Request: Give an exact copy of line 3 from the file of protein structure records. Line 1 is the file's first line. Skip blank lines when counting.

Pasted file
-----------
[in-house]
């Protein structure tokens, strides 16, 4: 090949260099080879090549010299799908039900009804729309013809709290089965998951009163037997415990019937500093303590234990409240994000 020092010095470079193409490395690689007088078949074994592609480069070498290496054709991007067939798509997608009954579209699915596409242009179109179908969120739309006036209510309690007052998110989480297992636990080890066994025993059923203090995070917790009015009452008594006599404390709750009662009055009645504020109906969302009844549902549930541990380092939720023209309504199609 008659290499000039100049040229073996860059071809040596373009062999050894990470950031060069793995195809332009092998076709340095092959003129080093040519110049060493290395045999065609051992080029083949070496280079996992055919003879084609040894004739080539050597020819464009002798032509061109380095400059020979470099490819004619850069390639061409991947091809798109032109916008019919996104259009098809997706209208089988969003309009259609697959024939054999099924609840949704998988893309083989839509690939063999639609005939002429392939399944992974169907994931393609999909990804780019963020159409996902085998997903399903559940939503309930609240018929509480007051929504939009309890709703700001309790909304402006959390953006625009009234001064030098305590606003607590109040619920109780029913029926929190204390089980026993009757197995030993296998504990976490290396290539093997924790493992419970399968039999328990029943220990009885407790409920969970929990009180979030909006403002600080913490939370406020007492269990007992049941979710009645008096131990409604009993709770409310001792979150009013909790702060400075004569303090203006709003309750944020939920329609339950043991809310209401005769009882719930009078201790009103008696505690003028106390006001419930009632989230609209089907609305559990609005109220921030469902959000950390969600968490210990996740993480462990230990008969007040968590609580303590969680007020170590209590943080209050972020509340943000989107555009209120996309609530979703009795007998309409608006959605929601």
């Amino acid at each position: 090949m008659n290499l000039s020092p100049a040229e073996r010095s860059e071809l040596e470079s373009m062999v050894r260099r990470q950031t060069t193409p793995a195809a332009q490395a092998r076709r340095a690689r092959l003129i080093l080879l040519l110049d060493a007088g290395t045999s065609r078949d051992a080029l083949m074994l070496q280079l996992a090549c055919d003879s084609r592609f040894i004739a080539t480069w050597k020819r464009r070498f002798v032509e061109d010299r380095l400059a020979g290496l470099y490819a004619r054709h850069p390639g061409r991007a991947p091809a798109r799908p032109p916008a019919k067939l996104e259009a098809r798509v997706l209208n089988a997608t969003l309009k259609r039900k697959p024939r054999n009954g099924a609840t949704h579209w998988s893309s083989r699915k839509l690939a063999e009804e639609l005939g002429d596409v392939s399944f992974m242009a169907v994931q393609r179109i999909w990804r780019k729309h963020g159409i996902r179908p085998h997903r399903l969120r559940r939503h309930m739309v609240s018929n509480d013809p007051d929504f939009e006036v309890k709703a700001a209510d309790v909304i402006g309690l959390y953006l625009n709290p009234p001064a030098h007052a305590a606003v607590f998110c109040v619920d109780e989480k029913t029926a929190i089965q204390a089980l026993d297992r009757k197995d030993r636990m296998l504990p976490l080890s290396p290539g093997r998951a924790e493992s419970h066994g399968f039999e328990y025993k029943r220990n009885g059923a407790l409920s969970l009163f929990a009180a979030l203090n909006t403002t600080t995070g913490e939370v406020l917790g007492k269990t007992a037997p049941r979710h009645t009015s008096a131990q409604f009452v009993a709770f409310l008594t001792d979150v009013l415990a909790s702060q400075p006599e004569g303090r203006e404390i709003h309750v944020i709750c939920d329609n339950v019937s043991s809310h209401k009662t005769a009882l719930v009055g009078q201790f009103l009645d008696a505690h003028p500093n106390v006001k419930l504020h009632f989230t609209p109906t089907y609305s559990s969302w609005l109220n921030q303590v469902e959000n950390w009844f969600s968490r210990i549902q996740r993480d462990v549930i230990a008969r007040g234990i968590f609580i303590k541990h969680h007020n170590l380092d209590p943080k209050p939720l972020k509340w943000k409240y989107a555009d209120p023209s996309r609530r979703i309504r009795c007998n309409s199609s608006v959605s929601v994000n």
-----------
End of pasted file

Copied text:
């Amino acid at each position: 090949m008659n290499l000039s020092p100049a040229e073996r010095s860059e071809l040596e470079s373009m062999v050894r260099r990470q950031t060069t193409p793995a195809a332009q490395a092998r076709r340095a690689r092959l003129i080093l080879l040519l110049d060493a007088g290395t045999s065609r078949d051992a080029l083949m074994l070496q280079l996992a090549c055919d003879s084609r592609f040894i004739a080539t480069w050597k020819r464009r070498f002798v032509e061109d010299r380095l400059a020979g290496l470099y490819a004619r054709h850069p390639g061409r991007a991947p091809a798109r799908p032109p916008a019919k067939l996104e259009a098809r798509v997706l209208n089988a997608t969003l309009k259609r039900k697959p024939r054999n009954g099924a609840t949704h579209w998988s893309s083989r699915k839509l690939a063999e009804e639609l005939g002429d596409v392939s399944f992974m242009a169907v994931q393609r179109i999909w990804r780019k729309h963020g159409i996902r179908p085998h997903r399903l969120r559940r939503h309930m739309v609240s018929n509480d013809p007051d929504f939009e006036v309890k709703a700001a209510d309790v909304i402006g309690l959390y953006l625009n709290p009234p001064a030098h007052a305590a606003v607590f998110c109040v619920d109780e989480k029913t029926a929190i089965q204390a089980l026993d297992r009757k197995d030993r636990m296998l504990p976490l080890s290396p290539g093997r998951a924790e493992s419970h066994g399968f039999e328990y025993k029943r220990n009885g059923a407790l409920s969970l009163f929990a009180a979030l203090n909006t403002t600080t995070g913490e939370v406020l917790g007492k269990t007992a037997p049941r979710h009645t009015s008096a131990q409604f009452v009993a709770f409310l008594t001792d979150v009013l415990a909790s702060q400075p006599e004569g303090r203006e404390i709003h309750v944020i709750c939920d329609n339950v019937s043991s809310h209401k009662t005769a009882l719930v009055g009078q201790f009103l009645d008696a505690h003028p500093n106390v006001k419930l504020h009632f989230t609209p109906t089907y609305s559990s969302w609005l109220n921030q303590v469902e959000n950390w009844f969600s968490r210990i549902q996740r993480d462990v549930i230990a008969r007040g234990i968590f609580i303590k541990h969680h007020n170590l380092d209590p943080k209050p939720l972020k509340w943000k409240y989107a555009d209120p023209s996309r609530r979703i309504r009795c007998n309409s199609s608006v959605s929601v994000n």